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Pics/Info: Inside the battery pack

Discussion in 'Model S: Battery & Charging' started by wk057, Aug 20, 2014.

  1. wk057

    wk057 Senior Tinkerer

    Feb 23, 2014
    Hickory, NC, USA
    #1 wk057, Aug 20, 2014
    Last edited: Jun 21, 2015
    Note: Updates near bottom of this post. :)

    I had originally posted this info/pics in my thread about my off-grid solar project, so, I apologize to the mods for duplicating the info here, but I think it deserves it's own thread in the appropriate section as well. I figure no one would really find it buried in a somewhat unrelated thread.

    Long story short I purchased an 85 kWh pack from a salvaged Model S for use in a non-EV project (off-grid solar). That aside, I finally got it to where I wanted it yesterday and began working on it. Since I have no way to figure out the low voltage signalling, I had to remove the cover from the pack to get some insight into how I could utilize it.

    Unfortunately the pack has been sitting for a while (over a month) without being connected to a vehicle. As you can see from the images below the pack voltage is sitting at 313.8V, which is well below where the Model S would drain the pack. However, it's not a lost cause... I doubt one deep discharge will be harmful for my purpose. This comes out to something like 3.2V per cell still, which isn't all that scary yet. I am working on a charging solution.

    The pack is built like a tank. It appears to be very well thought out and designed very nicely. It is heavy and the framework is very strong.

    Images I post in this thread and my related commentary are posted and published by me, the original photographer. All copyrights and all other rights reserved. These images may not be copied or otherwise distributed outside of this forum without my express permission.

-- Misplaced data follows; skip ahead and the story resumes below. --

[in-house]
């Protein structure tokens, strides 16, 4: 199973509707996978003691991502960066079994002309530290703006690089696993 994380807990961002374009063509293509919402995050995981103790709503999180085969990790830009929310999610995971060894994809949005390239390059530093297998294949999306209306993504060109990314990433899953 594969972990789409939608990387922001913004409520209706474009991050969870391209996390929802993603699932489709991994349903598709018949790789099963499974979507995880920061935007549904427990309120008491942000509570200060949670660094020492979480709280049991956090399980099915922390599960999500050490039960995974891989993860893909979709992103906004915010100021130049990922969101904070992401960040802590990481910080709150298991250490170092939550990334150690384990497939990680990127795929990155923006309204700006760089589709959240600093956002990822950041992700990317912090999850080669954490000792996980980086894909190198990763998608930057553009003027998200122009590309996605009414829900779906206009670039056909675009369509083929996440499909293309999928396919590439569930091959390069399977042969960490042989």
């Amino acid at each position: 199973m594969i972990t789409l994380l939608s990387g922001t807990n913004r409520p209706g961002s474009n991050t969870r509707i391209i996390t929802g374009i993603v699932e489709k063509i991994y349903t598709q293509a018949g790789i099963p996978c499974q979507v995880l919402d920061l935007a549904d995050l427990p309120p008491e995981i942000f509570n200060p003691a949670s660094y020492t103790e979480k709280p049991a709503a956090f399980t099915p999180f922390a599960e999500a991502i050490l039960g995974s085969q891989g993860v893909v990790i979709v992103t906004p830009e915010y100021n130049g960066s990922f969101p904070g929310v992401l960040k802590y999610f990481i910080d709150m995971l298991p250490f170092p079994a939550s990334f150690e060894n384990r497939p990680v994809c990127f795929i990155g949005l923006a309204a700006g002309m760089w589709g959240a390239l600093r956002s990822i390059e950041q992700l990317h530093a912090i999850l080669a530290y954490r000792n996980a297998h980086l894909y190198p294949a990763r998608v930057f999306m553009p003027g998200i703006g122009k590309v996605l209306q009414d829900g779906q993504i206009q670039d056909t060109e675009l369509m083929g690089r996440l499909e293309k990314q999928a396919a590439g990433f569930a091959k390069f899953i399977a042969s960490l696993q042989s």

All of that said, here are some images with the hopes that people find them informative:

    Pack right after it came off of the truck. (Yes, I bolted some wheels to it)

    85 kWh "D" Pack

    Plastic cover which I later discover has the pack main fuse under it.

    Label on the center of the pack.

    Top view of the high voltage connector

    Pack after removing the plastic cover which what appears to be some type of fireproofing material under it (between the plastic and pack).
    The two dents were where some hooks on chains were when the pack was being lowered to the ground by the transport truck. The actual modules are further down under this piece and not affected.

    Removed all screws from the top of the pack and starting to peel away the top cover. The thing is held on with so much adhesive/sealant that it took us nearly 40 minutes to get to this point.

    Making progress opening the pack, first couple of modules now visible. I popped a few of the orange HV caps from the one module because I was anxious to get an idea of the pack voltage and module voltage since the pack had been sitting for a while.

    Top view of the one module.

    Put a volt meter on the hot side of the main contactors to read the full pack voltage. 313.8V. So, not toast but definitely dead. (No comments about my cavalier method for testing this please, I know what I'm doing... most of the time)

    Module voltage.

    Close up of the pack's main fuse.

    Got the security screws out of the front portion of the pack and removed the metal cover finally, revealing the two front modules which are stacked.

    View of the front two modules showing the coolant loop quick disconnects. Those are spring loaded and the coolant actually seems to be under pressure. I may work on a way to connect to that to hook up a small radiator and pump later.

    Pack with the entire top cover removed safely, over 2 hours after starting. (Yes, I bolted some wheels to the sides of the pack, and they work...)

    Close up of some of the cell level fusing. Awesome safety feature here.

    Another shot of the coolant loop connections and front modules.

    View of most of the pack.

    Main contactors. One is for positive and one is for negative. They are connected with bus bars to the pack and to the external connector. There are also small leads (visible on the top) from both sides of the contactors that go to what I would call the main BMS board.

    View of part of the high voltage bus bars.

    External low voltage connectors, presumable for BMS communication and pack control.

    Close up view of the external HV connector showing part of the actual connection that makes contact with the large male blade connector on the car. This configuration would likely have very low resistance since it would make uniform contact across the entire connection.

    Update #1:
    2014-08-26%2020.28.18-1280.jpg URL]
    Close up of some more cells showing the cell level fuses and the inversion of the next group of cells.